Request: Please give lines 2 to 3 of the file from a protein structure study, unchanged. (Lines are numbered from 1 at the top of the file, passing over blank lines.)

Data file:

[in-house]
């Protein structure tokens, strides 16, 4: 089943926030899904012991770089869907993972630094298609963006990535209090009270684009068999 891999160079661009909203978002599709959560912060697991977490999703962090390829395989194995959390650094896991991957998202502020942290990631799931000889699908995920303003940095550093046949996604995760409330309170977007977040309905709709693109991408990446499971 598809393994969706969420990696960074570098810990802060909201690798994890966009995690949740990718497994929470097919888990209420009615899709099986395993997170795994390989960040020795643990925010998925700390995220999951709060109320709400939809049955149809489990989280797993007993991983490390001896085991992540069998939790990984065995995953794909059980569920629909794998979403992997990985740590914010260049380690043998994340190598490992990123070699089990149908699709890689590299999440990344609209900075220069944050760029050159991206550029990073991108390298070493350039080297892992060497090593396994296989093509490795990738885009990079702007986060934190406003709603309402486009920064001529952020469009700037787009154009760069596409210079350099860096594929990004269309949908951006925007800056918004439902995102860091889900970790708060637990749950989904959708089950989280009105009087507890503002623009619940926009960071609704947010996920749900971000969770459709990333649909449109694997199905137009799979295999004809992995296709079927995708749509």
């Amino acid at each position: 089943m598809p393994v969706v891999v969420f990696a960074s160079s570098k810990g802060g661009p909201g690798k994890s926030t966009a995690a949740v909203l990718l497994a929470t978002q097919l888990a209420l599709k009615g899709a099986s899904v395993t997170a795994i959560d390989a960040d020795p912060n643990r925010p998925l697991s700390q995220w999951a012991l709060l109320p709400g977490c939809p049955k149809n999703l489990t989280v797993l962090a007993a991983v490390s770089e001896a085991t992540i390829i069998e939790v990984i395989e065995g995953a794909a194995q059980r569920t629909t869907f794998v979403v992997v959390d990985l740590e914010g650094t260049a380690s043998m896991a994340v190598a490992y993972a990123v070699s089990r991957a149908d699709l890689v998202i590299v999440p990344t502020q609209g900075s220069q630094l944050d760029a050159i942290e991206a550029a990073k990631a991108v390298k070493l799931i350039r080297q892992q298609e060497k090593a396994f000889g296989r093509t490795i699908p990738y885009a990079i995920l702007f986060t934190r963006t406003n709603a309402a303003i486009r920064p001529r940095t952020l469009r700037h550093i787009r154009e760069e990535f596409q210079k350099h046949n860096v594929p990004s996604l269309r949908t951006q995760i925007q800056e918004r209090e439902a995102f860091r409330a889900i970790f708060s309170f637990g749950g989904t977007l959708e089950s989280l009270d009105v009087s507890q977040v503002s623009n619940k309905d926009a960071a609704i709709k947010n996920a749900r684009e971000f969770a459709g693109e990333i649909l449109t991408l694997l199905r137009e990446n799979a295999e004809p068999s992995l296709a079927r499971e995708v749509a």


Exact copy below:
């Protein structure tokens, strides 16, 4: 089943926030899904012991770089869907993972630094298609963006990535209090009270684009068999 891999160079661009909203978002599709959560912060697991977490999703962090390829395989194995959390650094896991991957998202502020942290990631799931000889699908995920303003940095550093046949996604995760409330309170977007977040309905709709693109991408990446499971 598809393994969706969420990696960074570098810990802060909201690798994890966009995690949740990718497994929470097919888990209420009615899709099986395993997170795994390989960040020795643990925010998925700390995220999951709060109320709400939809049955149809489990989280797993007993991983490390001896085991992540069998939790990984065995995953794909059980569920629909794998979403992997990985740590914010260049380690043998994340190598490992990123070699089990149908699709890689590299999440990344609209900075220069944050760029050159991206550029990073991108390298070493350039080297892992060497090593396994296989093509490795990738885009990079702007986060934190406003709603309402486009920064001529952020469009700037787009154009760069596409210079350099860096594929990004269309949908951006925007800056918004439902995102860091889900970790708060637990749950989904959708089950989280009105009087507890503002623009619940926009960071609704947010996920749900971000969770459709990333649909449109694997199905137009799979295999004809992995296709079927995708749509």
């Amino acid at each position: 089943m598809p393994v969706v891999v969420f990696a960074s160079s570098k810990g802060g661009p909201g690798k994890s926030t966009a995690a949740v909203l990718l497994a929470t978002q097919l888990a209420l599709k009615g899709a099986s899904v395993t997170a795994i959560d390989a960040d020795p912060n643990r925010p998925l697991s700390q995220w999951a012991l709060l109320p709400g977490c939809p049955k149809n999703l489990t989280v797993l962090a007993a991983v490390s770089e001896a085991t992540i390829i069998e939790v990984i395989e065995g995953a794909a194995q059980r569920t629909t869907f794998v979403v992997v959390d990985l740590e914010g650094t260049a380690s043998m896991a994340v190598a490992y993972a990123v070699s089990r991957a149908d699709l890689v998202i590299v999440p990344t502020q609209g900075s220069q630094l944050d760029a050159i942290e991206a550029a990073k990631a991108v390298k070493l799931i350039r080297q892992q298609e060497k090593a396994f000889g296989r093509t490795i699908p990738y885009a990079i995920l702007f986060t934190r963006t406003n709603a309402a303003i486009r920064p001529r940095t952020l469009r700037h550093i787009r154009e760069e990535f596409q210079k350099h046949n860096v594929p990004s996604l269309r949908t951006q995760i925007q800056e918004r209090e439902a995102f860091r409330a889900i970790f708060s309170f637990g749950g989904t977007l959708e089950s989280l009270d009105v009087s507890q977040v503002s623009n619940k309905d926009a960071a609704i709709k947010n996920a749900r684009e971000f969770a459709g693109e990333i649909l449109t991408l694997l199905r137009e990446n799979a295999e004809p068999s992995l296709a079927r499971e995708v749509a």